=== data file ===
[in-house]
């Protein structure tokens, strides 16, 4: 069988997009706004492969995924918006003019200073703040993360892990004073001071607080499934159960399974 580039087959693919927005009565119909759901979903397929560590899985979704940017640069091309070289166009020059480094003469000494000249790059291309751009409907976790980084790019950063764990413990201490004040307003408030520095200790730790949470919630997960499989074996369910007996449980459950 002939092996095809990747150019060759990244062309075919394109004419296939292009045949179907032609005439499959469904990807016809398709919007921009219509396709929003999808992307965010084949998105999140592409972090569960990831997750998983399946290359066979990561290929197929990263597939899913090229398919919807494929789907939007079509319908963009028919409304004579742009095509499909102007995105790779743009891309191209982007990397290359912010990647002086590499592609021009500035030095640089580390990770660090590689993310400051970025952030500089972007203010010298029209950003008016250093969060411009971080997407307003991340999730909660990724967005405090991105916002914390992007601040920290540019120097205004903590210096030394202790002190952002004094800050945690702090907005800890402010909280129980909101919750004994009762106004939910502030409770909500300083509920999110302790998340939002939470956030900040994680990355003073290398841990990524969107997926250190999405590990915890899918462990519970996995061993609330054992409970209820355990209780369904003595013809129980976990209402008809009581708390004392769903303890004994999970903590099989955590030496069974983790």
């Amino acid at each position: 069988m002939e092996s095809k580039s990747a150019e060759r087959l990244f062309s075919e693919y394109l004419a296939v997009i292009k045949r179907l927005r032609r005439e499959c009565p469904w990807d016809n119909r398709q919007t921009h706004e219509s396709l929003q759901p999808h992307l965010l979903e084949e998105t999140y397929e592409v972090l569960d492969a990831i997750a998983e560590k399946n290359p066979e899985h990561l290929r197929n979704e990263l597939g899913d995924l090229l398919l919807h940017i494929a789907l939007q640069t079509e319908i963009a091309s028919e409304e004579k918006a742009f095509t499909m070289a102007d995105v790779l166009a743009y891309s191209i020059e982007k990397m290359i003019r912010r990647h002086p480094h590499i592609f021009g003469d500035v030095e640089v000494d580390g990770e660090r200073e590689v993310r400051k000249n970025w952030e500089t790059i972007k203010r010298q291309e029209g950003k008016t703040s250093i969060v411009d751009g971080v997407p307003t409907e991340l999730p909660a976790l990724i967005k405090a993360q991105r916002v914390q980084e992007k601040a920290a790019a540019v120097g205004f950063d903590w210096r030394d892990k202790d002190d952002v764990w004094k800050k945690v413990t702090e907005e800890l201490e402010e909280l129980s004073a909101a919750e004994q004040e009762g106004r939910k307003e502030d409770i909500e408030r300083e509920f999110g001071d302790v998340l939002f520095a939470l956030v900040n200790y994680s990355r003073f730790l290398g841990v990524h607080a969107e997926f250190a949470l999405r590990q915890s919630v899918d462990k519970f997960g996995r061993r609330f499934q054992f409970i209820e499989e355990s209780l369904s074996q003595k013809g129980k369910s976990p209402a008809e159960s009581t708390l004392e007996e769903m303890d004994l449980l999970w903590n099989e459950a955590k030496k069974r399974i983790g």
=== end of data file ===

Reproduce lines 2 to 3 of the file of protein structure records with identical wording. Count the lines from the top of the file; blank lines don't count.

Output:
């Protein structure tokens, strides 16, 4: 069988997009706004492969995924918006003019200073703040993360892990004073001071607080499934159960399974 580039087959693919927005009565119909759901979903397929560590899985979704940017640069091309070289166009020059480094003469000494000249790059291309751009409907976790980084790019950063764990413990201490004040307003408030520095200790730790949470919630997960499989074996369910007996449980459950 002939092996095809990747150019060759990244062309075919394109004419296939292009045949179907032609005439499959469904990807016809398709919007921009219509396709929003999808992307965010084949998105999140592409972090569960990831997750998983399946290359066979990561290929197929990263597939899913090229398919919807494929789907939007079509319908963009028919409304004579742009095509499909102007995105790779743009891309191209982007990397290359912010990647002086590499592609021009500035030095640089580390990770660090590689993310400051970025952030500089972007203010010298029209950003008016250093969060411009971080997407307003991340999730909660990724967005405090991105916002914390992007601040920290540019120097205004903590210096030394202790002190952002004094800050945690702090907005800890402010909280129980909101919750004994009762106004939910502030409770909500300083509920999110302790998340939002939470956030900040994680990355003073290398841990990524969107997926250190999405590990915890899918462990519970996995061993609330054992409970209820355990209780369904003595013809129980976990209402008809009581708390004392769903303890004994999970903590099989955590030496069974983790």
């Amino acid at each position: 069988m002939e092996s095809k580039s990747a150019e060759r087959l990244f062309s075919e693919y394109l004419a296939v997009i292009k045949r179907l927005r032609r005439e499959c009565p469904w990807d016809n119909r398709q919007t921009h706004e219509s396709l929003q759901p999808h992307l965010l979903e084949e998105t999140y397929e592409v972090l569960d492969a990831i997750a998983e560590k399946n290359p066979e899985h990561l290929r197929n979704e990263l597939g899913d995924l090229l398919l919807h940017i494929a789907l939007q640069t079509e319908i963009a091309s028919e409304e004579k918006a742009f095509t499909m070289a102007d995105v790779l166009a743009y891309s191209i020059e982007k990397m290359i003019r912010r990647h002086p480094h590499i592609f021009g003469d500035v030095e640089v000494d580390g990770e660090r200073e590689v993310r400051k000249n970025w952030e500089t790059i972007k203010r010298q291309e029209g950003k008016t703040s250093i969060v411009d751009g971080v997407p307003t409907e991340l999730p909660a976790l990724i967005k405090a993360q991105r916002v914390q980084e992007k601040a920290a790019a540019v120097g205004f950063d903590w210096r030394d892990k202790d002190d952002v764990w004094k800050k945690v413990t702090e907005e800890l201490e402010e909280l129980s004073a909101a919750e004994q004040e009762g106004r939910k307003e502030d409770i909500e408030r300083e509920f999110g001071d302790v998340l939002f520095a939470l956030v900040n200790y994680s990355r003073f730790l290398g841990v990524h607080a969107e997926f250190a949470l999405r590990q915890s919630v899918d462990k519970f997960g996995r061993r609330f499934q054992f409970i209820e499989e355990s209780l369904s074996q003595k013809g129980k369910s976990p209402a008809e159960s009581t708390l004392e007996e769903m303890d004994l449980l999970w903590n099989e459950a955590k030496k069974r399974i983790g």